Halliwells, Dewey and LeBoeuf and now Cobbetts. Three high profile law firms who have gone bankrupt in the last few years. If I am honest, I am surprised that we don’t have more law firms on this list. Perhaps this is because, as my good friend David Tovey says, professional service firms don’t go under, they just merge! In fact, I am not alone, in September 2012, the association of Business Recovery Professionals (R3) predicted that just under 25% of law firms were at risk of going bust.
However, if you look at big retailers who have gone into administration over the last few years, it is a sobering exercise. Companies with proud heritages and previously solid profit and loss accounts such as HMV, Blockbusters, Jessops, Clinton Cards, Woolworths, Habitat et al have all gone to the wall. Leaving behind them empty shop fronts and a dwindling sense of purpose for the UK’s high streets.
There are many people, particularly in relation to HMV going into administration, who point the blame squarely at the on-line retailing giants such as Amazon. Or they point the blame at us, the consumer. How could we dare to let our high street die a long and slow death? Why have we chosen convenience and better customer service?
My viewpoint on this matter is actually very different, these retailers failed to notice and act promptly when the internet changed the way we shop. In 2002 Philip Beeching, advertising executive who had held the HMV account for many years, told the MD and assembled directors in a pitch for their future business:
“The three greatest threats to HMV are, online retailers, downloadable music and supermarkets discounting loss leader products.”
The meeting came to a very abrupt end and Philip was chucked out of the building. The MD had dismissed his opinion as rubbish, saying that users downloading music from the internet was a passing fad. Consumers would always want to buy their music from a store. (For the full story see The Media Briefing blog article written by Patrick Smith.) It’s that unwillingness to look ahead and see the writing on the wall which, in my opinion, the high street law firm is suffering from at the moment.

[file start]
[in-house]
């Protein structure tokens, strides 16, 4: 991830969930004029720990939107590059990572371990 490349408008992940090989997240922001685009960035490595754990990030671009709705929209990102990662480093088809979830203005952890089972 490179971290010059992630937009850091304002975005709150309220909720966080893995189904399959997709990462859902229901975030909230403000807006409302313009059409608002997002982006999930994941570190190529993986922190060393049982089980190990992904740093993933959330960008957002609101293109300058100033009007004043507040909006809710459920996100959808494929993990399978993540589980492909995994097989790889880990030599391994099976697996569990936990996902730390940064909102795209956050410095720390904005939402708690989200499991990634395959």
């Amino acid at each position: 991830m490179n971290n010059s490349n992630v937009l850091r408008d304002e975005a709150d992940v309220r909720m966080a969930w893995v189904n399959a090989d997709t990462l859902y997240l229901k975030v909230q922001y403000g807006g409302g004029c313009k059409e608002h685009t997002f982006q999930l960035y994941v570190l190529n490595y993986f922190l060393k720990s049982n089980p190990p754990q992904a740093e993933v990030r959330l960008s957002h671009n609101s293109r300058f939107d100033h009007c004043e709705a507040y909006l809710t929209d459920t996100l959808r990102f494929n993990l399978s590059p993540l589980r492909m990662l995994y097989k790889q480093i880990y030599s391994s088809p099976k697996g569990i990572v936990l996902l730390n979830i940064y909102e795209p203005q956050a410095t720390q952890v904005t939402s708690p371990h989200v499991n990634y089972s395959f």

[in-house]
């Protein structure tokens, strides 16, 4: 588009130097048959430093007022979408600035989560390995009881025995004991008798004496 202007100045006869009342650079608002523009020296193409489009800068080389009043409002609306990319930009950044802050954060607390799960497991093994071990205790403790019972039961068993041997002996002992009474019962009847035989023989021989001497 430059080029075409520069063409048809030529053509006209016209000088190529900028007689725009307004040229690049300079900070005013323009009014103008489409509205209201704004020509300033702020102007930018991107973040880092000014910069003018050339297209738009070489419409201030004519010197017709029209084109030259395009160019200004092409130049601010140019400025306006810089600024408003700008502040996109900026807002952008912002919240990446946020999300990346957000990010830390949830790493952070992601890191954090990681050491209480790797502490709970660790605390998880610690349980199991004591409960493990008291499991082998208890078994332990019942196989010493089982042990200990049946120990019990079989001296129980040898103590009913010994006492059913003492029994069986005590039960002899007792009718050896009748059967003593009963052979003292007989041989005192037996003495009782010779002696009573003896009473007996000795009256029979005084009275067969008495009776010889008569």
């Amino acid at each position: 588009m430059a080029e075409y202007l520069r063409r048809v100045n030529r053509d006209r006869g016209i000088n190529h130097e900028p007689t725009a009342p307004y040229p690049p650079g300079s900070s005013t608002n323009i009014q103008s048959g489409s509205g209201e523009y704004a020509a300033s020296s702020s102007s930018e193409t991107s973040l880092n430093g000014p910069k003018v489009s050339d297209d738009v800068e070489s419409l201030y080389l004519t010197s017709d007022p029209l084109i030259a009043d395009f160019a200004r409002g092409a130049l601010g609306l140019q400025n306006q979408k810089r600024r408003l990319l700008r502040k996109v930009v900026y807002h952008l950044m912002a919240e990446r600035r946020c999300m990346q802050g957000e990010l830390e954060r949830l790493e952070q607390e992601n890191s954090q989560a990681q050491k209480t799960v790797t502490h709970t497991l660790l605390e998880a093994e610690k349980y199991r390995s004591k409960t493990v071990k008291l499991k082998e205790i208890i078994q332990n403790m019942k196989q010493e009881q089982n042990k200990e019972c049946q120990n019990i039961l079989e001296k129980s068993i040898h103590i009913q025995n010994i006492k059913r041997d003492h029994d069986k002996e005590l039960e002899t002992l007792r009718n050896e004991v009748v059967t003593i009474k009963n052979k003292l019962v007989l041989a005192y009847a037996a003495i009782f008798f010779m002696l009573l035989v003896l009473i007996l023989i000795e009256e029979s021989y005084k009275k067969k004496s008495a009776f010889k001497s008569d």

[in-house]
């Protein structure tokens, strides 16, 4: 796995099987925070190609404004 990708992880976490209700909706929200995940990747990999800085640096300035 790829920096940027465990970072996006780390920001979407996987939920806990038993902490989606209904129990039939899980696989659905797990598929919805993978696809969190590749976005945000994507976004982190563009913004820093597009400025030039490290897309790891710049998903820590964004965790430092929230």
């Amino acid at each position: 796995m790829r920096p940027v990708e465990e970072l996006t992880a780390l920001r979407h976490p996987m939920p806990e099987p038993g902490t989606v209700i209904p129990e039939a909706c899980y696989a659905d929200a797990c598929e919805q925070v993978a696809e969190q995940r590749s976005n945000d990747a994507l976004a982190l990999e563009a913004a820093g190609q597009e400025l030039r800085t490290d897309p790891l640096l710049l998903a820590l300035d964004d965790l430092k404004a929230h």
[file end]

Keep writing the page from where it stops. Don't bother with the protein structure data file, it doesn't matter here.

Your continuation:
I am not a lone voice in this opinion. Take Richard Susskind in his recent article on legal futures where he says that there is no future for the high street firm. Interestingly the first comment on his article, says:
“Susskind spouts alarmist rubbish in a vain effort to convince the wealth of doubters that he is worth listening to. He isn’t.”
This comment neatly sums up where many of the partners in high street law firms are sat – head in the sand and like the HMV CEO, chucking out people who are trying to show they how they will need to change and adapt to remain in business.
Cobbetts may have ultimately collapsed because of high debts, high overheads and two quarter’s disastrous trading conditions, but how much of their commercial woes are down to their inability to adjust to the changing legal market place? This was a firm with a very strong property specialism, which makes you wonder whether the partners just refused to adapt to the changing ways consumers are now buying legal services.
Let’s look dispassionately, at the typical high street law firm. How many of them are acting in a truly client centric way? Very few (excluding the great work being done by Quality Solicitors in this space) I would suggest. Can you ring or speak to your lawyer about your house purchase outside of 9-5, mon to friday? I doubt it. Does your solicitor come to your house at a time convenient to you to help you with writing your will? It’s no wonder that we now have a thriving will writer’s industry all prepared to come to you and work with you at a time and a place convenient to you.
How long will it take for us, the consumers, to vote with our feet and choose a legal service that’s transparent, efficient (after all the billable hour rewards anything but efficiency), client centric, and delivered in a way that convenient for us rather than the firm of solicitors.
In ten years time, will we be moaning the end of the high street law firm and pointing the finger squarely at the Quality Solicitors, BT Legal, Rocket Lawyer, Co-op or any of the 450+ companies that applied to be an ABS in the last 12 months? Or will we be telling partners in law firms, you didn’t listen to us?
Heather Townsend helps professionals become the ‘Go-To-Expert’. She is the author of the award-winning book, ‘The FT Guide To Business Networking’ and the co-author of ‘How to make partner and still have a life’. Over the past decade she has worked with over 300 partners, coached and trained over 1000 professionals from UK and international mid-tier and UK based professional practices. Heather regularly blogs at Partnership Potential, How to make partner and Joined Up Networking.